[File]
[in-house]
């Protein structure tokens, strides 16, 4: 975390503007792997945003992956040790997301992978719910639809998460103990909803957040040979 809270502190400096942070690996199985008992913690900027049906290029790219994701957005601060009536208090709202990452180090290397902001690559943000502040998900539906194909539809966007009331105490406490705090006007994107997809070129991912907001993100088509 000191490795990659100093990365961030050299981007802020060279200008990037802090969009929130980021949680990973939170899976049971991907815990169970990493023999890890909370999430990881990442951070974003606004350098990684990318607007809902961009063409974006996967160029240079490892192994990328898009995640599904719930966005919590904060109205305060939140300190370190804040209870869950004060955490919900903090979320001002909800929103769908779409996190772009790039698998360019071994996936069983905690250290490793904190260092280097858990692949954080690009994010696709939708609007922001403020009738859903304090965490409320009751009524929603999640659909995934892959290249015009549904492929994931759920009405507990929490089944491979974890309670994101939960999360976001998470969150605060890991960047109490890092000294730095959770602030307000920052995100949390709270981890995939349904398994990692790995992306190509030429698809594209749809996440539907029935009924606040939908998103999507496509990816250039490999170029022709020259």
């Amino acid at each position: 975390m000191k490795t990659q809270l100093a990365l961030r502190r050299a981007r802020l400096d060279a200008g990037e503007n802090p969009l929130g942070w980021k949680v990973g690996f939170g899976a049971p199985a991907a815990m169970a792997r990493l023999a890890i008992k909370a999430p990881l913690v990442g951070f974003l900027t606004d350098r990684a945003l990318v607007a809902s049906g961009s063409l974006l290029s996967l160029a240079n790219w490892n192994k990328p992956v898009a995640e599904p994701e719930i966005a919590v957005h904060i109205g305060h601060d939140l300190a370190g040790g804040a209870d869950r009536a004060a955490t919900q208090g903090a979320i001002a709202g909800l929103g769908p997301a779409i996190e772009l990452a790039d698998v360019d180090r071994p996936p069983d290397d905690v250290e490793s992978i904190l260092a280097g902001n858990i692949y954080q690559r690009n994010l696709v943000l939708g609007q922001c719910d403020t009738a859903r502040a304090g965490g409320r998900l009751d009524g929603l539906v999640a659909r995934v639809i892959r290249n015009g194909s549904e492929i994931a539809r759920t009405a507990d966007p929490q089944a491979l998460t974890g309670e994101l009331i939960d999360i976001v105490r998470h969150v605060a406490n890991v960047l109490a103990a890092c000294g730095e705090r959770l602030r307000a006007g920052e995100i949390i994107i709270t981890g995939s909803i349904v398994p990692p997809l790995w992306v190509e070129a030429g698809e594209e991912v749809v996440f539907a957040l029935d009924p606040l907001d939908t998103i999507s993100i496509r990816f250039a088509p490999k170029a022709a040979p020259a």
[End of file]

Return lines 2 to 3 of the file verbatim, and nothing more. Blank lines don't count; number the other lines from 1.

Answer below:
């Protein structure tokens, strides 16, 4: 975390503007792997945003992956040790997301992978719910639809998460103990909803957040040979 809270502190400096942070690996199985008992913690900027049906290029790219994701957005601060009536208090709202990452180090290397902001690559943000502040998900539906194909539809966007009331105490406490705090006007994107997809070129991912907001993100088509 000191490795990659100093990365961030050299981007802020060279200008990037802090969009929130980021949680990973939170899976049971991907815990169970990493023999890890909370999430990881990442951070974003606004350098990684990318607007809902961009063409974006996967160029240079490892192994990328898009995640599904719930966005919590904060109205305060939140300190370190804040209870869950004060955490919900903090979320001002909800929103769908779409996190772009790039698998360019071994996936069983905690250290490793904190260092280097858990692949954080690009994010696709939708609007922001403020009738859903304090965490409320009751009524929603999640659909995934892959290249015009549904492929994931759920009405507990929490089944491979974890309670994101939960999360976001998470969150605060890991960047109490890092000294730095959770602030307000920052995100949390709270981890995939349904398994990692790995992306190509030429698809594209749809996440539907029935009924606040939908998103999507496509990816250039490999170029022709020259």
């Amino acid at each position: 975390m000191k490795t990659q809270l100093a990365l961030r502190r050299a981007r802020l400096d060279a200008g990037e503007n802090p969009l929130g942070w980021k949680v990973g690996f939170g899976a049971p199985a991907a815990m169970a792997r990493l023999a890890i008992k909370a999430p990881l913690v990442g951070f974003l900027t606004d350098r990684a945003l990318v607007a809902s049906g961009s063409l974006l290029s996967l160029a240079n790219w490892n192994k990328p992956v898009a995640e599904p994701e719930i966005a919590v957005h904060i109205g305060h601060d939140l300190a370190g040790g804040a209870d869950r009536a004060a955490t919900q208090g903090a979320i001002a709202g909800l929103g769908p997301a779409i996190e772009l990452a790039d698998v360019d180090r071994p996936p069983d290397d905690v250290e490793s992978i904190l260092a280097g902001n858990i692949y954080q690559r690009n994010l696709v943000l939708g609007q922001c719910d403020t009738a859903r502040a304090g965490g409320r998900l009751d009524g929603l539906v999640a659909r995934v639809i892959r290249n015009g194909s549904e492929i994931a539809r759920t009405a507990d966007p929490q089944a491979l998460t974890g309670e994101l009331i939960d999360i976001v105490r998470h969150v605060a406490n890991v960047l109490a103990a890092c000294g730095e705090r959770l602030r307000a006007g920052e995100i949390i994107i709270t981890g995939s909803i349904v398994p990692p997809l790995w992306v190509e070129a030429g698809e594209e991912v749809v996440f539907a957040l029935d009924p606040l907001d939908t998103i999507s993100i496509r990816f250039a088509p490999k170029a022709a040979p020259a």